In addition to maintaining your credit report, the three major credit reporting agencies sell your credit information to companies. To remove your name from the generated lists, you should call the “Opt Out” hotline for the three major credit reporting agencies Equifax, Experian, and TransUnion at: (888) 5OPT-OUT ((888) 567-8688) or “Opt Out” online at www.optoutprescreen.com.
These steps to protect your personal information will make it more difficult for someone to steal your good name, but be vigilant because, as technology makes the transfer of information easier, crooks will try to find ways around today’s safeguards.
For more information about privacy and identity theft, request a free copy of the publication Guarding Your Privacy: Tips to Prevent Identity Theft published by the Minnesota Attorney General’s Office.
The Rent-to-Own Trap
Rent-to-own stores often target low-income consumers who do not have credit cards. These stores charge the equivalent of 100 percent to 125 percent average annual interest rates. Rent-to-own businesses offer items such as televisions, washers and dryers, refrigerators, couches, and more. They set up short-term rental-purchase agreements. No down payment or credit check is usually required. The renter pays over time to “rent” an item. If the renter makes all the required payments, the renter then owns the item. The catch is, the renter usually makes payments that add up to much more than the cost of the item, or the cost of the item bought through a traditional credit card. Rent-to-own deals should be avoided when other options are available.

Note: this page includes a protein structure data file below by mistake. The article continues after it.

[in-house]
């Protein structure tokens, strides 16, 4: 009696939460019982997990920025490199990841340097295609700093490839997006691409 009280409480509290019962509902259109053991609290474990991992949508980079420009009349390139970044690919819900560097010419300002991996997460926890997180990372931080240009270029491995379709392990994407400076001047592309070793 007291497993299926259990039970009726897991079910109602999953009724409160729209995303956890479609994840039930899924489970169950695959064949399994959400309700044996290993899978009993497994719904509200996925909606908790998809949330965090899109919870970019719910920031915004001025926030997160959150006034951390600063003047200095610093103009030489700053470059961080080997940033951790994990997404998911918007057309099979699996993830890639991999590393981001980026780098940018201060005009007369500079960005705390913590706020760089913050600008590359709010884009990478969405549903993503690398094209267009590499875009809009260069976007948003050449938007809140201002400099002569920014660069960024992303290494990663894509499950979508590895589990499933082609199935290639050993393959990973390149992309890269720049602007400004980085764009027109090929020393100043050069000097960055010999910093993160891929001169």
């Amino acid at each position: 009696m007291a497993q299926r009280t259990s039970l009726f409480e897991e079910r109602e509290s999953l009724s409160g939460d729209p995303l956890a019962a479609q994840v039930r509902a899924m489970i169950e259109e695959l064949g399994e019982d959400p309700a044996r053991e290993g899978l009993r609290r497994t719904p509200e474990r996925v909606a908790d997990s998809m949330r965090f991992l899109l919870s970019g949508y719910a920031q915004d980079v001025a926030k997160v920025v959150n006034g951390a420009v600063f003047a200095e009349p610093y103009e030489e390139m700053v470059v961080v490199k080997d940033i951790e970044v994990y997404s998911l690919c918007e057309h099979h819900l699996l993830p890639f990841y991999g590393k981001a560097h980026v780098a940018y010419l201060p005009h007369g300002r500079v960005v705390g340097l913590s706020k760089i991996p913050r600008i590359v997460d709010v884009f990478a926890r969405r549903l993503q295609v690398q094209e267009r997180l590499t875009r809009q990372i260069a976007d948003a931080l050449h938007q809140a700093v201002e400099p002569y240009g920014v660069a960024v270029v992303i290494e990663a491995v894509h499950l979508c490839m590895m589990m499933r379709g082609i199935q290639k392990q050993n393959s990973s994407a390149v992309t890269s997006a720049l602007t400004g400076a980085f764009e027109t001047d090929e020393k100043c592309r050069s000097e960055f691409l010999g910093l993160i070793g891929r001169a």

Look Out for These Scams
Avoid these common scams that prey on people in financial difficulty.
Advance fee loan scams may sound appealing, because ads promise that companies can deliver loans no matter what your credit situation. Often you are asked to make some type of up-front payment. This is illegal. Usually you’ll lose your money and never see a loan.
Businesses and some nonprofit organizations that offer debt counseling and reorganization plans may charge high fees and fail to follow through on the services they sell. Others may misrepresent the terms of a debt consolidation loan, failing either to explain high costs or to mention that you’re signing over your home as collateral. Other businesses advertising debt reorganization may not explain that they are really pushing Chapter 13 bankruptcy, an option that may not be right for you.
Companies offering “credit repair” promise to clean up your credit history. These con artists can’t deliver or may charge you to do what you could do for yourself for free. They may also advise you to do something illegal. No matter which approach they take, they are likely to disappear with your money, leaving you worse off than when you started.
You may be the target of another credit repair scheme, often called “file segregation.” You are promised a chance to hide unfavorable credit information and establish a new credit identity. The scheme is illegal.
Usually when you pay money to the crooks running these offers you will be directed to apply for an Employer Identification Number (EIN) from the Internal Revenue Service (IRS). These numbers are typically used by businesses to report financial information to the IRS and Social Security.
After you receive your EIN, you are told to use it in place of your Social Security number when you apply for credit. If you defraud the government this way, you could face fines or even prison.